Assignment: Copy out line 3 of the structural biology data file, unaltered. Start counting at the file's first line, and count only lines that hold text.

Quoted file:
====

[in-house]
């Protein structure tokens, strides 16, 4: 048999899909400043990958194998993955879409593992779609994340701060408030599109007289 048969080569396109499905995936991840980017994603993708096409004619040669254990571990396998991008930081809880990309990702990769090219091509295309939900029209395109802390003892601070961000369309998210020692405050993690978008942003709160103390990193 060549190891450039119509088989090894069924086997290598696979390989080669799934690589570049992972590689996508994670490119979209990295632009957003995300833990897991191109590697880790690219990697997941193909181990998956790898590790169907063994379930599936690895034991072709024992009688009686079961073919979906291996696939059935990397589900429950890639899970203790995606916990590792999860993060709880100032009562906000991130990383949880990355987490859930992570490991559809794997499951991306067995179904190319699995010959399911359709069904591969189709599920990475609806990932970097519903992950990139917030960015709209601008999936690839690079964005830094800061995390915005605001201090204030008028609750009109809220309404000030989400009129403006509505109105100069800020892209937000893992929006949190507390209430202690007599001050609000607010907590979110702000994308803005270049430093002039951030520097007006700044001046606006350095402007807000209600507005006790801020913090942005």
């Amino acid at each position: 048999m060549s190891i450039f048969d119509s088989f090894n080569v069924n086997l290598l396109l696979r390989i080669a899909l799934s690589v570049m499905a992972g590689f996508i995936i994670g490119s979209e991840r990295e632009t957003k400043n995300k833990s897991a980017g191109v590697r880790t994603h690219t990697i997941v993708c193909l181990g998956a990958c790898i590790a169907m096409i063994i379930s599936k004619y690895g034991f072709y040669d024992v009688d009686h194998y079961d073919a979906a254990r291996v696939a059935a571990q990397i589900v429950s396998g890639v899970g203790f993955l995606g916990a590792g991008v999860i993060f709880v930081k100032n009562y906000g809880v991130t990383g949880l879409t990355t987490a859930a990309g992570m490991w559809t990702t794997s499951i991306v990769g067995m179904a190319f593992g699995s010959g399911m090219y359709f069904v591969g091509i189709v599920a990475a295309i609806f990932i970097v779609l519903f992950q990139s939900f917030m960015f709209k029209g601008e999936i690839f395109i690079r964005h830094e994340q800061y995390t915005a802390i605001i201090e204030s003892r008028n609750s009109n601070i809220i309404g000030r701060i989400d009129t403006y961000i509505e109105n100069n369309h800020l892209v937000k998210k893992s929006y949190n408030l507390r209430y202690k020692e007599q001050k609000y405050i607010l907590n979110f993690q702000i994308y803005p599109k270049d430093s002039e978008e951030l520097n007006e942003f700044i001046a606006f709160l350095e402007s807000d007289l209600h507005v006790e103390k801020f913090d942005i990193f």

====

């Amino acid at each position: 048999m060549s190891i450039f048969d119509s088989f090894n080569v069924n086997l290598l396109l696979r390989i080669a899909l799934s690589v570049m499905a992972g590689f996508i995936i994670g490119s979209e991840r990295e632009t957003k400043n995300k833990s897991a980017g191109v590697r880790t994603h690219t990697i997941v993708c193909l181990g998956a990958c790898i590790a169907m096409i063994i379930s599936k004619y690895g034991f072709y040669d024992v009688d009686h194998y079961d073919a979906a254990r291996v696939a059935a571990q990397i589900v429950s396998g890639v899970g203790f993955l995606g916990a590792g991008v999860i993060f709880v930081k100032n009562y906000g809880v991130t990383g949880l879409t990355t987490a859930a990309g992570m490991w559809t990702t794997s499951i991306v990769g067995m179904a190319f593992g699995s010959g399911m090219y359709f069904v591969g091509i189709v599920a990475a295309i609806f990932i970097v779609l519903f992950q990139s939900f917030m960015f709209k029209g601008e999936i690839f395109i690079r964005h830094e994340q800061y995390t915005a802390i605001i201090e204030s003892r008028n609750s009109n601070i809220i309404g000030r701060i989400d009129t403006y961000i509505e109105n100069n369309h800020l892209v937000k998210k893992s929006y949190n408030l507390r209430y202690k020692e007599q001050k609000y405050i607010l907590n979110f993690q702000i994308y803005p599109k270049d430093s002039e978008e951030l520097n007006e942003f700044i001046a606006f709160l350095e402007s807000d007289l209600h507005v006790e103390k801020f913090d942005i990193f």